Nagoya Day 10 Highlights

Act 2 starts with fireworks as we see one of the leaders take a loss, two of the Ozeki hopefuls take losses, and some high energy / high creativity sumo in nearly every match. The heat is crushing everyone this summer in Japan, but its fantastic to see the rikishi corps fight with everything they have for their wins. For those looking for new Ozeki to be minted following the tournament, the next 4 days are where the prove their merit or go down hard trying. Fingers crossed at least one of them makes it.

Highlight Matches

Shonannoumi defeats Bushozan – A super sweaty Shonannoumi absorbs Bushozan’s tachiai from a high stance, and immediately thrusts him down. They listed the kimarite as uwatedashinage, but that looked like a tsukiotoshi to me. Ah well. Simple but effective and Shonannoumi is now one win away from kachi-koshi at 7-3. For Bushozan, that is loss #8 and he is make-koshi.

Gonoyama defeats Takarafuji – Takarafuji takes his second consecutive loss as Gonoyama stops his losing streak at 4. I think it came down to Takarafuji trying to change up his grip, and leaving himself open to Gonoyama’s attacks center-mass. Both end the day 6-4.

Aoiyama defeats Kotoshoho – Kotoshoho allowed his initial stance to be disrupted by Aoiyama’s immediate pull attempt after the tachiai. Caught without a foot in front to steady himself against the pull, he stumbled forward and out. Aoiyama picks up the white star and is now 4-6.

Endo defeats Chiyoshoma – Chiyoshoma’s plan seems to have centered around a strong pull with the left hand on the second step. It brought Endo forward, but also brought him full force into Chiyoshoma’s chest. A quick shove followed, and Chiyoshoma was out. Endo now kachi-koshi at 8-2 and escapes any peril he might have been in ranked so far down the banzuke.

Hakuoho defeats Kotoeko – In this first ever match, I am quite sure Kotoeko was not quite sure what to expect from Hakuoho. There seems to have been an assumption that he might be able to plant a foot and set up some kind of defense to allow himself to get a grip. Instead Hakuoho goes in hard, breaks Kotoeko’s stance and butsugari’s his shapely behind right out of the ring. Hakuoho now 7-3. Note to future Hakuoho opponents, he has a lot of power forward.

Ryuden defeats Myogiryu – Ryuden executes an outstanding impersonation of Terunofuji with that double arm lock / kimidashi hold, and even finishes in one of Terunofuji’s preferred moves, the kotenage. Myogiryu takes a tumble, and Ryuden is now 6-4.

Takanosho defeats Daishoho – Takanosho has now won 5 straight matches, and this is the rally I am here for sumo fans. This guy has a lot of headroom if he’s healthy, and I pray he can stay healthy for a while now. The far more massive Daishoho made him work for it, and I really liked his defensive stance and that finishing move looked like it won the match by dropping Takanosho on the clay. But a monoii ensued and a rematch was declared. The second run – Daishoho dials up the power at the tachiai, but the two settle into almost the exact same grip and stance as the first try. But this time Takanosho has far better foot placement, and is able to drive Daishoho out three steps later. Takanosho earns his star today and is 5-5.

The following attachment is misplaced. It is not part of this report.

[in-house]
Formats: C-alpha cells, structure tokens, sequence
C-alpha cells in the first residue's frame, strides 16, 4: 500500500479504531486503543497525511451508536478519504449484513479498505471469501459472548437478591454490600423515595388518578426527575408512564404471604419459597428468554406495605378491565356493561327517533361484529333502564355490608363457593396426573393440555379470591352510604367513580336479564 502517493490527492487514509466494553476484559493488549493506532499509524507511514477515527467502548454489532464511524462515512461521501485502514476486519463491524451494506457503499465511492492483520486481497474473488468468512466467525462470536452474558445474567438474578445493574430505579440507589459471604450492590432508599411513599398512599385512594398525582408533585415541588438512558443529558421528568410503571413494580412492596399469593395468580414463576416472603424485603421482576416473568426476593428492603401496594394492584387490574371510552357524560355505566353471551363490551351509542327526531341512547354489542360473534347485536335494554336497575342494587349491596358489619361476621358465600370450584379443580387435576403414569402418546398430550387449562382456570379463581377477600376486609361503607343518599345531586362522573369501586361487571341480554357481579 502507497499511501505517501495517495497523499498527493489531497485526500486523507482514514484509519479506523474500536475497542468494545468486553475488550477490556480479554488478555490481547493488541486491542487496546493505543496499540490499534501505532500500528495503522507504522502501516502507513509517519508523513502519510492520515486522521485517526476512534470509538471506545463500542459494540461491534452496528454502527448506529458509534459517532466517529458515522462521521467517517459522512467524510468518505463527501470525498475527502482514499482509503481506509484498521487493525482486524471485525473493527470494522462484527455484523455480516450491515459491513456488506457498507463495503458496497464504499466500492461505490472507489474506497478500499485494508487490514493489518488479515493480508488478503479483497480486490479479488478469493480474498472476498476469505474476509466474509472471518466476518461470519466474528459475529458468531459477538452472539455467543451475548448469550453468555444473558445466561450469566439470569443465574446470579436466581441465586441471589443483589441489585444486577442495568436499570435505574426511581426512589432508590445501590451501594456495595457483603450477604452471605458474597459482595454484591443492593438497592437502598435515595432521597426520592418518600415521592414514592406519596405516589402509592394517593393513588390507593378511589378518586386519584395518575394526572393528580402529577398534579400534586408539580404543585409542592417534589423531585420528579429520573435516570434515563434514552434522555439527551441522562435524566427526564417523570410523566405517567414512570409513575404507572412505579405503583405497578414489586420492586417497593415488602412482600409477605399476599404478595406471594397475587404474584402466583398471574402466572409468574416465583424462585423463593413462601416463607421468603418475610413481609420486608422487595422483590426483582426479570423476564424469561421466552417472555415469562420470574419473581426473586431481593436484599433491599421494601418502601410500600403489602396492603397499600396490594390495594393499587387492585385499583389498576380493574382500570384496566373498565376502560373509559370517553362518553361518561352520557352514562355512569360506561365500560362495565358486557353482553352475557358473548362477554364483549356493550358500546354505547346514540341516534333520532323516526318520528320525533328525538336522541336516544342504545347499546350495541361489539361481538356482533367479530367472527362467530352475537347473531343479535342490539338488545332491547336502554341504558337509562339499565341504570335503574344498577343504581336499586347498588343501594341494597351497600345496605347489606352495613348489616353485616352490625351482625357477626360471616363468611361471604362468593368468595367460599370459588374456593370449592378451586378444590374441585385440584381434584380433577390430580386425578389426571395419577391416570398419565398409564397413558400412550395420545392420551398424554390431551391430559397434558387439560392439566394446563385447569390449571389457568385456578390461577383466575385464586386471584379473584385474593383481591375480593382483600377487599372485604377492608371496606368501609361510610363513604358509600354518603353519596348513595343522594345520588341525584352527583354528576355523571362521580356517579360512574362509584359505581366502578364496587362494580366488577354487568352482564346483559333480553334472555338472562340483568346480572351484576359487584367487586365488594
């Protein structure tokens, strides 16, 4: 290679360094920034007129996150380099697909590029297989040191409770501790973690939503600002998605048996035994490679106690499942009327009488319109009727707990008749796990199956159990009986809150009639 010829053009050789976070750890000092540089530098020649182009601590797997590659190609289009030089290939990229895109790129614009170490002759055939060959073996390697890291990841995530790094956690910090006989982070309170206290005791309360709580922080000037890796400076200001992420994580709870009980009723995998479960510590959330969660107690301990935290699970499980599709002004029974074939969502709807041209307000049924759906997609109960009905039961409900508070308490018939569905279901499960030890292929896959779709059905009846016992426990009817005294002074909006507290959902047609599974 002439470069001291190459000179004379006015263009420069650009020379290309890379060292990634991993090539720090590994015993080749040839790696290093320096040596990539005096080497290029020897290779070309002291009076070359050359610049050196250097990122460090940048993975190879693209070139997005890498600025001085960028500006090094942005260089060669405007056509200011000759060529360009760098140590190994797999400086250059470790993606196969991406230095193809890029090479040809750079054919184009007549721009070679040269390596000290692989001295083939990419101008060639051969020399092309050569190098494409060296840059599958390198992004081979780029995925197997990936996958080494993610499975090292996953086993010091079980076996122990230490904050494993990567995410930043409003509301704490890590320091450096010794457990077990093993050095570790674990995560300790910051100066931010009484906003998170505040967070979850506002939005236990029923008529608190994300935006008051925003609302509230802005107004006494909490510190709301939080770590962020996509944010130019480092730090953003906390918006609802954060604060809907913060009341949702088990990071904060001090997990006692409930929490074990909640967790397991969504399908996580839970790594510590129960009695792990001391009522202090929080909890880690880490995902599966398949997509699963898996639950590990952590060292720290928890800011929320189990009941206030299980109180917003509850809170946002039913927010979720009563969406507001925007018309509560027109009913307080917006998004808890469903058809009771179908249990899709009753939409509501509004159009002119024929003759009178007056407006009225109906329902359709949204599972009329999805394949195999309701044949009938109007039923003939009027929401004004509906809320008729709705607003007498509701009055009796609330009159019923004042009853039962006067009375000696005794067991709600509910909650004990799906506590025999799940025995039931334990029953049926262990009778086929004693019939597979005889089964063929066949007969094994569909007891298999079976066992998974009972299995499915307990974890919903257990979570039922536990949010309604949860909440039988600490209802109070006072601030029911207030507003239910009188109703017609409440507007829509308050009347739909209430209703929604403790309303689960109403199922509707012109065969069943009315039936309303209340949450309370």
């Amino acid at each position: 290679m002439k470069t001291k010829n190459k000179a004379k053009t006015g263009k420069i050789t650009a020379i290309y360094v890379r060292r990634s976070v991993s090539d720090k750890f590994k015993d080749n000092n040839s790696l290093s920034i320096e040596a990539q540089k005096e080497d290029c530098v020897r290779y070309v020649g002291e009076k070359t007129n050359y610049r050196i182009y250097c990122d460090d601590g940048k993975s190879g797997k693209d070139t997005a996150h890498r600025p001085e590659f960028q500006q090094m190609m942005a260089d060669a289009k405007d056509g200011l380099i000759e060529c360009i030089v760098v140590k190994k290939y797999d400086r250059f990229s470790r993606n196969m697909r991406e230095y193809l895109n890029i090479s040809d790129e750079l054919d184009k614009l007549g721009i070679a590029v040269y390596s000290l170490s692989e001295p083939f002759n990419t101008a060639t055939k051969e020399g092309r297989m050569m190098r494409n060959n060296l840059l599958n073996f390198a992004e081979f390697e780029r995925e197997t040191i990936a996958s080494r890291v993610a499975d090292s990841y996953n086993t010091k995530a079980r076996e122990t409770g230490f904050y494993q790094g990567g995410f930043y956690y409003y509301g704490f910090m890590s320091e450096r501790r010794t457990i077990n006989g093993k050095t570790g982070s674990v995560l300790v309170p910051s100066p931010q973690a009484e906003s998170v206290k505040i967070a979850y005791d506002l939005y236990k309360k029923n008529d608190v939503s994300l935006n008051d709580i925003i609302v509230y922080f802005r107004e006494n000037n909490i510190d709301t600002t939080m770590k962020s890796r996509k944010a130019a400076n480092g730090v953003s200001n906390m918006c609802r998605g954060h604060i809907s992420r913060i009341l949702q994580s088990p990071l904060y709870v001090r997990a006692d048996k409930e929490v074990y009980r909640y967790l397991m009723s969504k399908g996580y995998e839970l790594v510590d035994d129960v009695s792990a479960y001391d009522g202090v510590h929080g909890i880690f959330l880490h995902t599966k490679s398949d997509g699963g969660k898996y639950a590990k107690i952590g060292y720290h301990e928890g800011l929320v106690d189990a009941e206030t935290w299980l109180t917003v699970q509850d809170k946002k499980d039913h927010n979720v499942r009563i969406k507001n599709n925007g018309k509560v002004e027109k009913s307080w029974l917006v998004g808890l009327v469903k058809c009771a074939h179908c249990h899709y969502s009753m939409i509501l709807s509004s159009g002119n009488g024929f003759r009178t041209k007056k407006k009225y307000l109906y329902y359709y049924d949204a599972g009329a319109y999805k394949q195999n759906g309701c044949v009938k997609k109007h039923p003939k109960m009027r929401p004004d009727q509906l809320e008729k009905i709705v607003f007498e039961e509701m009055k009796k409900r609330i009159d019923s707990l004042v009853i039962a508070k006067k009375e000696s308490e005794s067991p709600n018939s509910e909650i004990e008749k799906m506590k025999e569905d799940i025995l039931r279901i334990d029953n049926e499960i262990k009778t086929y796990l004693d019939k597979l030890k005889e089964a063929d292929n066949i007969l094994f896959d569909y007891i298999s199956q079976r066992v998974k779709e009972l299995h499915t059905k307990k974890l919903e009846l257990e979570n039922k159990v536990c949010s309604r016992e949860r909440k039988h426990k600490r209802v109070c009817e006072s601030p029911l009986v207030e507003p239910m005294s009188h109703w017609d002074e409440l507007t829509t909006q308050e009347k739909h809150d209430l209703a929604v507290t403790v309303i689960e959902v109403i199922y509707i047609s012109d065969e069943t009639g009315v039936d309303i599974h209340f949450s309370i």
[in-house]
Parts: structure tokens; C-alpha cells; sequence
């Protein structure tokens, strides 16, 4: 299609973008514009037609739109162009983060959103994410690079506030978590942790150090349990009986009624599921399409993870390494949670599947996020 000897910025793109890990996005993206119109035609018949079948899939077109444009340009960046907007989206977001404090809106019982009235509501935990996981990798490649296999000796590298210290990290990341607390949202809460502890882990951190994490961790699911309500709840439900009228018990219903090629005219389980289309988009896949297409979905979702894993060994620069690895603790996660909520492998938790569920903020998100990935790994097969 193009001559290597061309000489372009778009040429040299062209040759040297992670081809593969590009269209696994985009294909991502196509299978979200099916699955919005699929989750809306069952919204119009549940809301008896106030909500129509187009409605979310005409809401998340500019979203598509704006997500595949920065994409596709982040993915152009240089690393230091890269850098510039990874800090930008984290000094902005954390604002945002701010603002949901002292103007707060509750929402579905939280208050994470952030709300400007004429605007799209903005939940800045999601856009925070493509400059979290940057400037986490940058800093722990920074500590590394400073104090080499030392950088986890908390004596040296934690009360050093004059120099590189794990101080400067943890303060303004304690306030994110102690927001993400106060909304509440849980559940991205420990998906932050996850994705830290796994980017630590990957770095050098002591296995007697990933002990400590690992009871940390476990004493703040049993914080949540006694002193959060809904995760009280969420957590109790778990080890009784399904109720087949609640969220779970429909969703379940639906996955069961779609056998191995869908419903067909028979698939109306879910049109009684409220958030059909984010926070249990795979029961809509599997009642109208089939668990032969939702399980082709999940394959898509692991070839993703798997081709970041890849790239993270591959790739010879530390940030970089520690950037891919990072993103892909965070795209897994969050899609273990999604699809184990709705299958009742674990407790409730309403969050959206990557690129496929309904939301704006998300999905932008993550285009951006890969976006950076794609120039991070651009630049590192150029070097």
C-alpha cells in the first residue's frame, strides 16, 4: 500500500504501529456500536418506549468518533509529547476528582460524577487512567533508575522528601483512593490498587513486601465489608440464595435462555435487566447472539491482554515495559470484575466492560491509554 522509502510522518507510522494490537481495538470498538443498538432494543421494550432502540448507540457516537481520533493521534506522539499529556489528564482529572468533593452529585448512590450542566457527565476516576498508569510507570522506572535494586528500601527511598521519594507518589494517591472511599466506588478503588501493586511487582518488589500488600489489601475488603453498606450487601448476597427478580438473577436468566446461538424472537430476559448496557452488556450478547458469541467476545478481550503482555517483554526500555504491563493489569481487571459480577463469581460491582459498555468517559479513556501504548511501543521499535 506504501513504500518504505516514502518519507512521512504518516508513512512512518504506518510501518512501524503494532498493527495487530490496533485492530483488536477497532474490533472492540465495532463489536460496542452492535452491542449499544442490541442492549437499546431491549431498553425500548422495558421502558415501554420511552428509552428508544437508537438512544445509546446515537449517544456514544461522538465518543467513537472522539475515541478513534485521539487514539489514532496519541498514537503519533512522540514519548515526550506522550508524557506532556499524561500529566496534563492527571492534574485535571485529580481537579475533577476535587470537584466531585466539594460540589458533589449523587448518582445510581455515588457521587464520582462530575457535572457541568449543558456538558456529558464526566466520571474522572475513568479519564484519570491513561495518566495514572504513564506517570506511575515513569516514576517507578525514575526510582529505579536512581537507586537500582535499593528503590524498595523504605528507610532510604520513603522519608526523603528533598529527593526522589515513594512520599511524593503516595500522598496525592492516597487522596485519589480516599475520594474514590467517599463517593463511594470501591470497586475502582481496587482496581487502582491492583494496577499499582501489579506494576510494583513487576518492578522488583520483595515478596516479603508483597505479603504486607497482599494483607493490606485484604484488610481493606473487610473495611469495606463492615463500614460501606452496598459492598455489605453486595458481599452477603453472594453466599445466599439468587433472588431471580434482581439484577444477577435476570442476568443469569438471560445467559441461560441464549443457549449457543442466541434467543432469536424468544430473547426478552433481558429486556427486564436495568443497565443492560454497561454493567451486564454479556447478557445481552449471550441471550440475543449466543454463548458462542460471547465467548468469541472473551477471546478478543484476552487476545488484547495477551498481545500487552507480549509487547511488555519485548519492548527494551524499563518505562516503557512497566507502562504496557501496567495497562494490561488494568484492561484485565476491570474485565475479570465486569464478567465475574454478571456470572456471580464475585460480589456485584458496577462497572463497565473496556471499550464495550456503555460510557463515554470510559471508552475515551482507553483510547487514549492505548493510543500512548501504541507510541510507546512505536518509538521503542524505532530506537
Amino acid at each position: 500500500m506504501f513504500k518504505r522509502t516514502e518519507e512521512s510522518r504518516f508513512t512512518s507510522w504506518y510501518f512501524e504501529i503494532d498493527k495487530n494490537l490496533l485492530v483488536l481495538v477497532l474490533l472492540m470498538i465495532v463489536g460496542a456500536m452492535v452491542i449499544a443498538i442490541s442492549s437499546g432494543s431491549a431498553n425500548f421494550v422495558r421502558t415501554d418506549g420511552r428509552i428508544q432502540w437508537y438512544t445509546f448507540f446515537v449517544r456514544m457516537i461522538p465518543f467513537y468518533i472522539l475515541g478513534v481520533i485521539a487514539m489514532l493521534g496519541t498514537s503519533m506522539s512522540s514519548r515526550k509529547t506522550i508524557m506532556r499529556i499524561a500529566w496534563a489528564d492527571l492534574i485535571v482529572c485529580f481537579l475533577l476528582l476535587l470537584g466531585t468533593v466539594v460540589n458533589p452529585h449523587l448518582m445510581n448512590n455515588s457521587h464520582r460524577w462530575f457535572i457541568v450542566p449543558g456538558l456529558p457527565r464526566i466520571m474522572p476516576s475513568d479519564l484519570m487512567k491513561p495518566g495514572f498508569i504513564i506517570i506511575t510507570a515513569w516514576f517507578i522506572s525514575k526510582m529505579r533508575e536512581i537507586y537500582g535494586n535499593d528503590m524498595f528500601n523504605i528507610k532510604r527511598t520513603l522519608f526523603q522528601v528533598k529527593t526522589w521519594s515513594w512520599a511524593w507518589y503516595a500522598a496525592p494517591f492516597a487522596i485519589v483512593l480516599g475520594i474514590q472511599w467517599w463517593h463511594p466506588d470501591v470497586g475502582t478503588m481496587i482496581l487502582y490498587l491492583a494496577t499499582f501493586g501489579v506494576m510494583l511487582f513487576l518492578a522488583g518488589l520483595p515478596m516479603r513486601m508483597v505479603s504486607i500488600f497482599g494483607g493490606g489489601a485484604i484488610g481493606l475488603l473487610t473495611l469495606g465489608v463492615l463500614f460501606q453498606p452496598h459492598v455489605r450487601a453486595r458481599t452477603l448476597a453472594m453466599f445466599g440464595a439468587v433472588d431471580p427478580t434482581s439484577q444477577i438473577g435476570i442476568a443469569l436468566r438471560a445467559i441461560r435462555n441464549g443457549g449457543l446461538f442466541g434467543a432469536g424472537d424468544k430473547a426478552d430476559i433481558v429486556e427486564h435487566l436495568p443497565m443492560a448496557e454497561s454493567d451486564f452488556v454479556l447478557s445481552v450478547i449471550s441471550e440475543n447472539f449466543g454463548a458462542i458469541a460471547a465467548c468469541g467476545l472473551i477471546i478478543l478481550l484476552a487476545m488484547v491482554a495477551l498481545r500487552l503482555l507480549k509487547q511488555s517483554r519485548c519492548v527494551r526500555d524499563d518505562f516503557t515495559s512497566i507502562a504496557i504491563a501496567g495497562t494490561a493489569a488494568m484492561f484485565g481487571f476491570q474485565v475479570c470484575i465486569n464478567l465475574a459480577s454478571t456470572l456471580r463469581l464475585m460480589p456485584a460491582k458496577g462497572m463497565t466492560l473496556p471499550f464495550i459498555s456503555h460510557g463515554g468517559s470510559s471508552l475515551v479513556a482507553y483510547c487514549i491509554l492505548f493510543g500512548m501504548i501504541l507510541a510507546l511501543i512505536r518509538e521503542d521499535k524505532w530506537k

Tsurugisho defeats Sadanoumi – My compliments to Tsurugisho, for finding a way to defeat someone while barley having to move your feet. It was a rapid push – pull – turn – toss that let him stay more or less in the same place and put Sadanoumi out of the ring. Sadanoumi now 2-8 and make-koshi while Tsurugisho improves to 3-7.

Kinbozan defeats Takayasu – As a long suffering Takayasu fan, it’s clear the man is back to being injured. Maybe he never stopped, but his big power sumo is nowhere to be found right now. Kinbozan deflects or dodges at the tachiai, gets enough of a hand on Takayasu to escort him past and then shoves him out. Simply, kind of ugly, but a win. Kinbozan is 6-4 and Takayasu looks angry.

Hokutofuji defeats Tamawashi – One of the big matches of the day, Hokutofuji successfully defends his spot at the front of the yusho race. I had been hoping for much more brutal oshizumo today, but Tamawashi lost traction and took a fall. They called it oshitaoshi, but yeah.. ok. Hokutofuji takes the win and is 9-1.

Nishikifuji defeats Oho – Oho tries a thrust-thrust-pull combo a couple of times in a row. It nearly works the first time, and after that it was just slop. With no defensive sumo coming from Oho, Nishikifuji finds center mass and pushes with everything he can land. The result was a tsukidashi that sent Oho off to visit Nishikigi waiting ring side. Nishikifuji improves to 5-5.